A forest garden is a garden of perennial plants that produce food. It is often designed to look “forest-like,” with trees forming a canopy above, and smaller plants creating a “forest floor” effect underneath.
Since the spot chosen was under an asphalt parking lot for at least 30 years, the first step was some soil remediation. As volunteers tilled the soil, we added compost. We hunted down and removed any remaining crumbs of asphalt debris.
The first round of plantings in this space will be all about the soil — building fertility into a patch that has been abused and “treated like dirt” for so long.
On December 18 we planted two low-chill ‘Anna’ apples, on dwarfing rootstock.
We seeded a mix of annual plants that were selected for their soil-building properties. This round includes plants appropriate for Southern California’s cool season:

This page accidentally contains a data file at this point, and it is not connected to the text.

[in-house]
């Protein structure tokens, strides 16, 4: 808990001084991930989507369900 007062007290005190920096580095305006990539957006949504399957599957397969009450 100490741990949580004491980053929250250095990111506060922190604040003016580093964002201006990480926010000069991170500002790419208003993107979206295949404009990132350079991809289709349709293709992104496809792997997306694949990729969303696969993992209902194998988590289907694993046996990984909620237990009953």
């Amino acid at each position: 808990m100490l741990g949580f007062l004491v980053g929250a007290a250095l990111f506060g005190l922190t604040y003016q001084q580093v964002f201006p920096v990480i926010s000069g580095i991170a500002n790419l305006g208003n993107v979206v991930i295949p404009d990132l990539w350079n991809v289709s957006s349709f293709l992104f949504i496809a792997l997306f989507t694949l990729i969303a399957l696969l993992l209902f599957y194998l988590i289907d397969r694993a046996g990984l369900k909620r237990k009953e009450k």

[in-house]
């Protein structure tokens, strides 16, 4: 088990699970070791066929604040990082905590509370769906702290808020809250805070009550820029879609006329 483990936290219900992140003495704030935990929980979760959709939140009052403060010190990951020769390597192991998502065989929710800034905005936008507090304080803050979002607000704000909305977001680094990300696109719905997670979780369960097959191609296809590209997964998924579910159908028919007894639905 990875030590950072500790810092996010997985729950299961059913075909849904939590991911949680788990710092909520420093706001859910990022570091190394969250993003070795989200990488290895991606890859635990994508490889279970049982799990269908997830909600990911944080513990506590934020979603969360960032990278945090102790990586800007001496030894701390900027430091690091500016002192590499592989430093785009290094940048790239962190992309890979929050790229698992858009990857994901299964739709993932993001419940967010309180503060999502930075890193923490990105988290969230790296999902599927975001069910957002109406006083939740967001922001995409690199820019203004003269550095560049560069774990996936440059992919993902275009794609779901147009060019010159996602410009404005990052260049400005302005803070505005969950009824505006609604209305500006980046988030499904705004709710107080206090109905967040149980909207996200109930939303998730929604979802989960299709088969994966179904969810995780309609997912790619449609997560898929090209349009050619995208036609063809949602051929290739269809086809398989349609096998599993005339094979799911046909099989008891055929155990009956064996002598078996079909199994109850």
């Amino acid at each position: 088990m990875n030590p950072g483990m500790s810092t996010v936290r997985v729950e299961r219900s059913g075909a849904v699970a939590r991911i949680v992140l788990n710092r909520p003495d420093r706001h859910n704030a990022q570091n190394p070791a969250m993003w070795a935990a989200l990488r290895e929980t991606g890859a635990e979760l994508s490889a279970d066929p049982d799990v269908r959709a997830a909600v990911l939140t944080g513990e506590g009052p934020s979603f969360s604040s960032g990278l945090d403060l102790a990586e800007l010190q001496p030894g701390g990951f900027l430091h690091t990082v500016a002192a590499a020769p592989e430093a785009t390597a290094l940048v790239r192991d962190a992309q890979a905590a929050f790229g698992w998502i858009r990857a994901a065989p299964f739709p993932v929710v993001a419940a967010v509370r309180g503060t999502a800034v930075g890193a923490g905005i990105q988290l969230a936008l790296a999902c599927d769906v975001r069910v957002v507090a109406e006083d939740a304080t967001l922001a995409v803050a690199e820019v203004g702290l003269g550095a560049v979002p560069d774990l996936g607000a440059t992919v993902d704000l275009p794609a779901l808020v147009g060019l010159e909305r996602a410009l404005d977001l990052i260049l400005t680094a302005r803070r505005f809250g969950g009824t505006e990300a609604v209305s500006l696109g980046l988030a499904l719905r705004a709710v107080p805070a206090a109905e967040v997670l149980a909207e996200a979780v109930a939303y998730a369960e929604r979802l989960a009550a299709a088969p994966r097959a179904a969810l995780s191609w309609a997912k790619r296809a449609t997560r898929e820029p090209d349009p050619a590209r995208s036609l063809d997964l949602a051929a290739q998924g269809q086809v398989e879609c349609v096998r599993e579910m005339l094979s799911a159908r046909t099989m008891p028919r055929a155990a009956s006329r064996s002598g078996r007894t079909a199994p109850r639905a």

fava beans – nitrogen-fixing legumes
lupine – nitrogen-fixing, in spots where the large-sized favas wouldn’t fit
daikon radish – its thick root will help break open the soil structure
buckwheat – quick sprouting, to create instant “green” aesthetic, but also compost crop for biomass and pollinator attractant
heirloom Sonora wheat – compost crop for biomass, but also a demonstration crop near the Oven
Calendulas and alyssum – for aesthetics and also as pollinator attractants
Kathy guided us in creating a really cute little bent-twig edging, to remind visitors not to walk in the growing beds. It’s made from really-local wood – twigs harvested from the grape vine at the front of the Garden, plus lemon verbena from Kathy’s garden.
To make the fence, simply cut green branches from anything you have available, approximately 2.5 to 3.5feet long. Bend a twig gently in your hands, and stick the two ends into the garden soil. You can overlap the curves, or not, depending on how you want it to look.